Brexit3

Two years on from the historic vote that divided a nation, and Britain’s hospitality industry is still just as divided over Brexit as the rest of the UK.

In order to establish the attitudes towards the impact of Brexit on the hospitality sector, we first polled B&B hosts and hoteliers across the country on their opinions on Brexit in the months leading up to the 2016 referendum. Now, as we enter a pivotal time in the Brexit negotiation process, we decided to go back and conduct further research to see if those views have changed.

Our latest poll found that the gap between ‘leave’ and ‘remain’ has narrowed considerably, with exactly 43% of B&B owners in camp ‘remain’, 42% voting to leave, and 15% now unsure. In 2016, the study showed exactly half of the participants wanting to leave, and just over a third wanting to remain (38%).

The uncertainty within the hospitality industry appears to be grounded in misleading politicians and the constant clashes both between and within the parties. Almost two thirds (64%) of B&B owners lacked confidence in Theresa May to lead us through the Brexit process and over a third (34%) believed the breakaway from Europe will be bad for business in the long run. Even the shaggy-haired, blonde bombshell by the name of Boris Johnson (prior to his resignation) failed to rouse our B&B owners, with a whopping 36% decline in confidence to lead the transition, compared to 2016. The leader of the moment, Gareth Southgate, however, garnered more faith in his leadership abilities with 4% of the vote – even higher than Jeremy Corbyn, leader of the Labour party, who only managed 3%! 

 

It’s not all doom and gloom though. ‘Staycations’ are on the rise and 37% of our participants believed that bookings from Brits will only increase in the wake of Brexit. There’s even hope for our beloved English Breakfast, as B&B owners expressed concerns over the cost of a croissant, which they worried will increase as we break from the EU next year.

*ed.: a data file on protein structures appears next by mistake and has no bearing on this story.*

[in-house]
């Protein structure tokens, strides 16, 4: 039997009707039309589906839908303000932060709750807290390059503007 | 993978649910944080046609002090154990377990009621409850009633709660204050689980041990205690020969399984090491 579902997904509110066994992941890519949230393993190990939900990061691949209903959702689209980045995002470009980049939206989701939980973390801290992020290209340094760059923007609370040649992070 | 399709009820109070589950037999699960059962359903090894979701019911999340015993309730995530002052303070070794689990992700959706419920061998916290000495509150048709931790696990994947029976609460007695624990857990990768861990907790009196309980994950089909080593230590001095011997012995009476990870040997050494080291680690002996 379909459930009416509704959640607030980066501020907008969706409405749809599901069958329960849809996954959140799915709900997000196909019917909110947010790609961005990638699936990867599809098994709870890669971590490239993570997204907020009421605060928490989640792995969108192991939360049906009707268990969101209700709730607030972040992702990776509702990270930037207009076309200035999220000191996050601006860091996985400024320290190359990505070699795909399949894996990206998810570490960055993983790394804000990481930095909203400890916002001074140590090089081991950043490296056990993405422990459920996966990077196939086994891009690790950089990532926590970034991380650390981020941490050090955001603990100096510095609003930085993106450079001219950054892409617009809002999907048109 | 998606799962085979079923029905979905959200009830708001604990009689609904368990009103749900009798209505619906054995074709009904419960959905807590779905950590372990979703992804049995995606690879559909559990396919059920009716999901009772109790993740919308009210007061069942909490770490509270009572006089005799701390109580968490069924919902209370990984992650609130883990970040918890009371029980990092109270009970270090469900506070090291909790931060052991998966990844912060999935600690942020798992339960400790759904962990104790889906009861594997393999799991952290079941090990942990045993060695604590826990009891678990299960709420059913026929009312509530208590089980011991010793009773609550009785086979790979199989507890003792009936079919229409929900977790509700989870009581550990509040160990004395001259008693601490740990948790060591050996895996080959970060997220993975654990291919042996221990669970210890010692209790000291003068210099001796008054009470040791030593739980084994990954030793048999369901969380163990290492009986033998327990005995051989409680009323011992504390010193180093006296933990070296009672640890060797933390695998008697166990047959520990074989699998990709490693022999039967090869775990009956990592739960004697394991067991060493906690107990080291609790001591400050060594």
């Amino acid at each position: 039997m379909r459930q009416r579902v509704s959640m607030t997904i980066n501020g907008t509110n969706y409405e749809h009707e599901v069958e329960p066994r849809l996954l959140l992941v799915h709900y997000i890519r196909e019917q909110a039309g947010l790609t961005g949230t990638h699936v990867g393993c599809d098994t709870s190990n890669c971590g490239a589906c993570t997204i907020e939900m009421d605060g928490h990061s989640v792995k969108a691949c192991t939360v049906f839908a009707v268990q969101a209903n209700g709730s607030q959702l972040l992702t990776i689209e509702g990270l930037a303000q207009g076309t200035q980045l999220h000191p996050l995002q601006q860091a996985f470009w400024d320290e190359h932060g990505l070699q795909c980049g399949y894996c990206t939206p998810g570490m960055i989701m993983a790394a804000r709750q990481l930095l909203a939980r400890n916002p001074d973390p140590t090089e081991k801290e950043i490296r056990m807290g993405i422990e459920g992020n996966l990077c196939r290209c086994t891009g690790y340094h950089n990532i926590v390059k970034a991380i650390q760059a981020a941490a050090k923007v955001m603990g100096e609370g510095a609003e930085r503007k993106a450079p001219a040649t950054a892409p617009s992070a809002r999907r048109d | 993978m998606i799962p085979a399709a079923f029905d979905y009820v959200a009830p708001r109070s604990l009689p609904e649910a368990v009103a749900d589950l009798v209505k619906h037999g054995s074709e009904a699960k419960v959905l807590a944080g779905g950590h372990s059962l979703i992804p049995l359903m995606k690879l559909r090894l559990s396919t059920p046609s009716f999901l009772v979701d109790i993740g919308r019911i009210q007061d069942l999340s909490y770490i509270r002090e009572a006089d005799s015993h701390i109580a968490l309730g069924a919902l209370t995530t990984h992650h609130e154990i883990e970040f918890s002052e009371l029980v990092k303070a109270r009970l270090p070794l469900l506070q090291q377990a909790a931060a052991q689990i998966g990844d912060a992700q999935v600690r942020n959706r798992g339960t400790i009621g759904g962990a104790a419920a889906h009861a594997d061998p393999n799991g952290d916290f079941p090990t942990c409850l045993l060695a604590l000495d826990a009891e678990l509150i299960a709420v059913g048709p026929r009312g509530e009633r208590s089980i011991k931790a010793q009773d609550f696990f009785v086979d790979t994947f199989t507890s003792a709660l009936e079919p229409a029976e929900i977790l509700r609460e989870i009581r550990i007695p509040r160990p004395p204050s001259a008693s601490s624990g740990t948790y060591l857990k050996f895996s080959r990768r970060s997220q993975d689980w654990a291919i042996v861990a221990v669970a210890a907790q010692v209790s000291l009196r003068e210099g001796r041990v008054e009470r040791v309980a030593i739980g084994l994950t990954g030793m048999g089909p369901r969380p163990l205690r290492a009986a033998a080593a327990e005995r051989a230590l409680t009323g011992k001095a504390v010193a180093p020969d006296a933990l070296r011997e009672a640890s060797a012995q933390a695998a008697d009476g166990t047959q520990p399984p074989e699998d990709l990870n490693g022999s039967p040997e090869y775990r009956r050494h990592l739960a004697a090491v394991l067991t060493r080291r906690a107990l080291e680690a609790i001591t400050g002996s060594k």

Michele Fitzpatrick, CEO of eviivo, said: “It is clear that Brexit is creating an uncomfortable level of uncertainty, and that people would welcome stronger leadership by Parliament and our politicians.  Brexit or not, the sector will just carry on.  Independent hosts and B&Bs are the heart of the UK, our national “home” really, and some of the most resilient people I know.  If they continue to focus on what they do best, being the most welcoming hosts, I have no doubt that the UK will continue to remain a legendary and attractive destination for visitors the world over.”

All in all, some interesting results that still leave much up to debate about the impact of Brexit on Britain’s B&Bs. Only time will tell how the industry is affected, when Brexit finally happens in March 2019.